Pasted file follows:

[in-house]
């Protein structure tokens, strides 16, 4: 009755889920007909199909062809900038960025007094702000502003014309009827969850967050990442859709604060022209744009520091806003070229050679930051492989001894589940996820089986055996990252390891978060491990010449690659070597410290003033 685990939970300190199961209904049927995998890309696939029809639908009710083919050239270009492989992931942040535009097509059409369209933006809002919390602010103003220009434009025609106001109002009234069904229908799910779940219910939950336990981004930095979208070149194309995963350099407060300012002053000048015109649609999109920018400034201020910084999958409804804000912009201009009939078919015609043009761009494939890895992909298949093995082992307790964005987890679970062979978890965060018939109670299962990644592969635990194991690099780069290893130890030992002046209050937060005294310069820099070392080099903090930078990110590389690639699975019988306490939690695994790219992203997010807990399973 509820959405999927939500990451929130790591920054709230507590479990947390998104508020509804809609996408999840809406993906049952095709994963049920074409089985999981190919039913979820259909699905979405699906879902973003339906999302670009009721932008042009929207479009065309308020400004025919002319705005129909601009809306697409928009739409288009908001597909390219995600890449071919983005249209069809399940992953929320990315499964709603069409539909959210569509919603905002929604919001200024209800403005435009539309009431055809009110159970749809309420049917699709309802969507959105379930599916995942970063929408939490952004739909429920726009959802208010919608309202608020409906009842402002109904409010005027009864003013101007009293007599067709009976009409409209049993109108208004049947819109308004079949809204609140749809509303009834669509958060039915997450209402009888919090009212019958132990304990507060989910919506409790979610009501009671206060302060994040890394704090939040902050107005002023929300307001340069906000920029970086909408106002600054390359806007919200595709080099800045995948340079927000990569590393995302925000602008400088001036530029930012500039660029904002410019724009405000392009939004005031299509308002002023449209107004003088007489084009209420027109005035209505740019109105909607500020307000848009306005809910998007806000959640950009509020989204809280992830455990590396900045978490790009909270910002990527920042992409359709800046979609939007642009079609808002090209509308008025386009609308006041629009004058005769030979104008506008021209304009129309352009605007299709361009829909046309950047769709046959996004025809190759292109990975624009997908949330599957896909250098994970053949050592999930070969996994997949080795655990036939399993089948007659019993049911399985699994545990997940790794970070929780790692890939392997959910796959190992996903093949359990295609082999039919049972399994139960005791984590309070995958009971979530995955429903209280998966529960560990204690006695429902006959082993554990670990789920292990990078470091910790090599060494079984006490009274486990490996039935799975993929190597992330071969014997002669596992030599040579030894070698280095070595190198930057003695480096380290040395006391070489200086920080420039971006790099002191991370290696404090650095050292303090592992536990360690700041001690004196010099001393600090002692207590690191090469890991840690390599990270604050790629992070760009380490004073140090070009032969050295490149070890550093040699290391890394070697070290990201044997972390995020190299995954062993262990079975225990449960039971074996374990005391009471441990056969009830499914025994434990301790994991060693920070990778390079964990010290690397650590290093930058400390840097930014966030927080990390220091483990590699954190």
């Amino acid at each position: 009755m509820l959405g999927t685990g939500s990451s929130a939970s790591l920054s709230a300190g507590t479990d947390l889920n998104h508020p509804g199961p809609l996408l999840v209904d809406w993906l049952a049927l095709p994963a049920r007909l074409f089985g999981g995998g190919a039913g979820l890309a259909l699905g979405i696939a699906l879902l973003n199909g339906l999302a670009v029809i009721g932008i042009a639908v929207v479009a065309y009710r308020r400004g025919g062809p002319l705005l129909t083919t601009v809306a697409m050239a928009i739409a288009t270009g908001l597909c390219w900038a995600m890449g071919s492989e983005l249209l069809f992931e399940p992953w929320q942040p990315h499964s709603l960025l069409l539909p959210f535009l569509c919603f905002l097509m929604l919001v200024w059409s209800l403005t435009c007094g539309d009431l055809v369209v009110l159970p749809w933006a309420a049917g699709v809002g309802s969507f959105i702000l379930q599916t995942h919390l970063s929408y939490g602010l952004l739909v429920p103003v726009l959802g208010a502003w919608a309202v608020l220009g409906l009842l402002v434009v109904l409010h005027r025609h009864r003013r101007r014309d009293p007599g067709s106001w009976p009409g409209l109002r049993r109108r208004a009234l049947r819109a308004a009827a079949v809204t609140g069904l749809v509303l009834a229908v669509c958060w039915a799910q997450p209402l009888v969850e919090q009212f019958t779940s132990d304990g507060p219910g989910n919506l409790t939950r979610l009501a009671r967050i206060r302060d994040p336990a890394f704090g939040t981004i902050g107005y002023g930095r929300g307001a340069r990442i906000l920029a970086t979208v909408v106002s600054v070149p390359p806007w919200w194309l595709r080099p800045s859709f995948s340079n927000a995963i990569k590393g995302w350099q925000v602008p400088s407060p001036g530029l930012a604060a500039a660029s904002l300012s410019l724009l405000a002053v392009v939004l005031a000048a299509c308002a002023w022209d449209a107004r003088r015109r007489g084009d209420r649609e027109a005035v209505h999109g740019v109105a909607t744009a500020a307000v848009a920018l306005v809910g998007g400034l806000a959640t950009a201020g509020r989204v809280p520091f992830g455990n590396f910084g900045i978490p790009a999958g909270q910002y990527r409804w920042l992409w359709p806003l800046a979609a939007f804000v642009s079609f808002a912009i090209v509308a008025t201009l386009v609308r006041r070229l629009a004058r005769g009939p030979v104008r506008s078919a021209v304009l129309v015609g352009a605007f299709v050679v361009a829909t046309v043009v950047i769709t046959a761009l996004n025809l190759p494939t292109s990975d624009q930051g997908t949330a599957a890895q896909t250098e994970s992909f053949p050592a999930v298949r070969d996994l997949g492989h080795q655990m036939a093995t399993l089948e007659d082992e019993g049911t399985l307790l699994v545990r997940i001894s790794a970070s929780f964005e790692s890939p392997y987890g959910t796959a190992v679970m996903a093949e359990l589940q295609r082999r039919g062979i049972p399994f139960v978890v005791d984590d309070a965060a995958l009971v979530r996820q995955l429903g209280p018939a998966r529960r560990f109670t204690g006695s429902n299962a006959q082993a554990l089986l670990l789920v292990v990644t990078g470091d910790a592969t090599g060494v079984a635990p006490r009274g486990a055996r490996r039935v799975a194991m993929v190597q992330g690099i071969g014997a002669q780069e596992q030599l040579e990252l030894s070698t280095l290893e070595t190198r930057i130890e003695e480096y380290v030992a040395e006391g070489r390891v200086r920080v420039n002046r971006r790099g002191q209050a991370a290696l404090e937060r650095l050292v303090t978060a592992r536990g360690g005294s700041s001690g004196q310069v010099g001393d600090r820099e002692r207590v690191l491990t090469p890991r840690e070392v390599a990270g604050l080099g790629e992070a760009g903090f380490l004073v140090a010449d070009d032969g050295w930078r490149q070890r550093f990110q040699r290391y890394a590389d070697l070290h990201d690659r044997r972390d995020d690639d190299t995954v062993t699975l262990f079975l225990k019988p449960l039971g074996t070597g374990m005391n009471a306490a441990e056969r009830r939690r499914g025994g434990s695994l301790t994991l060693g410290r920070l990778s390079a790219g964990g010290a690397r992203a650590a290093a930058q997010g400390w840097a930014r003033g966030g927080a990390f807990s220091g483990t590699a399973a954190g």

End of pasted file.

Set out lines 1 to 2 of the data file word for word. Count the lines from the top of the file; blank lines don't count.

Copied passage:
[in-house]
């Protein structure tokens, strides 16, 4: 009755889920007909199909062809900038960025007094702000502003014309009827969850967050990442859709604060022209744009520091806003070229050679930051492989001894589940996820089986055996990252390891978060491990010449690659070597410290003033 685990939970300190199961209904049927995998890309696939029809639908009710083919050239270009492989992931942040535009097509059409369209933006809002919390602010103003220009434009025609106001109002009234069904229908799910779940219910939950336990981004930095979208070149194309995963350099407060300012002053000048015109649609999109920018400034201020910084999958409804804000912009201009009939078919015609043009761009494939890895992909298949093995082992307790964005987890679970062979978890965060018939109670299962990644592969635990194991690099780069290893130890030992002046209050937060005294310069820099070392080099903090930078990110590389690639699975019988306490939690695994790219992203997010807990399973 509820959405999927939500990451929130790591920054709230507590479990947390998104508020509804809609996408999840809406993906049952095709994963049920074409089985999981190919039913979820259909699905979405699906879902973003339906999302670009009721932008042009929207479009065309308020400004025919002319705005129909601009809306697409928009739409288009908001597909390219995600890449071919983005249209069809399940992953929320990315499964709603069409539909959210569509919603905002929604919001200024209800403005435009539309009431055809009110159970749809309420049917699709309802969507959105379930599916995942970063929408939490952004739909429920726009959802208010919608309202608020409906009842402002109904409010005027009864003013101007009293007599067709009976009409409209049993109108208004049947819109308004079949809204609140749809509303009834669509958060039915997450209402009888919090009212019958132990304990507060989910919506409790979610009501009671206060302060994040890394704090939040902050107005002023929300307001340069906000920029970086909408106002600054390359806007919200595709080099800045995948340079927000990569590393995302925000602008400088001036530029930012500039660029904002410019724009405000392009939004005031299509308002002023449209107004003088007489084009209420027109005035209505740019109105909607500020307000848009306005809910998007806000959640950009509020989204809280992830455990590396900045978490790009909270910002990527920042992409359709800046979609939007642009079609808002090209509308008025386009609308006041629009004058005769030979104008506008021209304009129309352009605007299709361009829909046309950047769709046959996004025809190759292109990975624009997908949330599957896909250098994970053949050592999930070969996994997949080795655990036939399993089948007659019993049911399985699994545990997940790794970070929780790692890939392997959910796959190992996903093949359990295609082999039919049972399994139960005791984590309070995958009971979530995955429903209280998966529960560990204690006695429902006959082993554990670990789920292990990078470091910790090599060494079984006490009274486990490996039935799975993929190597992330071969014997002669596992030599040579030894070698280095070595190198930057003695480096380290040395006391070489200086920080420039971006790099002191991370290696404090650095050292303090592992536990360690700041001690004196010099001393600090002692207590690191090469890991840690390599990270604050790629992070760009380490004073140090070009032969050295490149070890550093040699290391890394070697070290990201044997972390995020190299995954062993262990079975225990449960039971074996374990005391009471441990056969009830499914025994434990301790994991060693920070990778390079964990010290690397650590290093930058400390840097930014966030927080990390220091483990590699954190």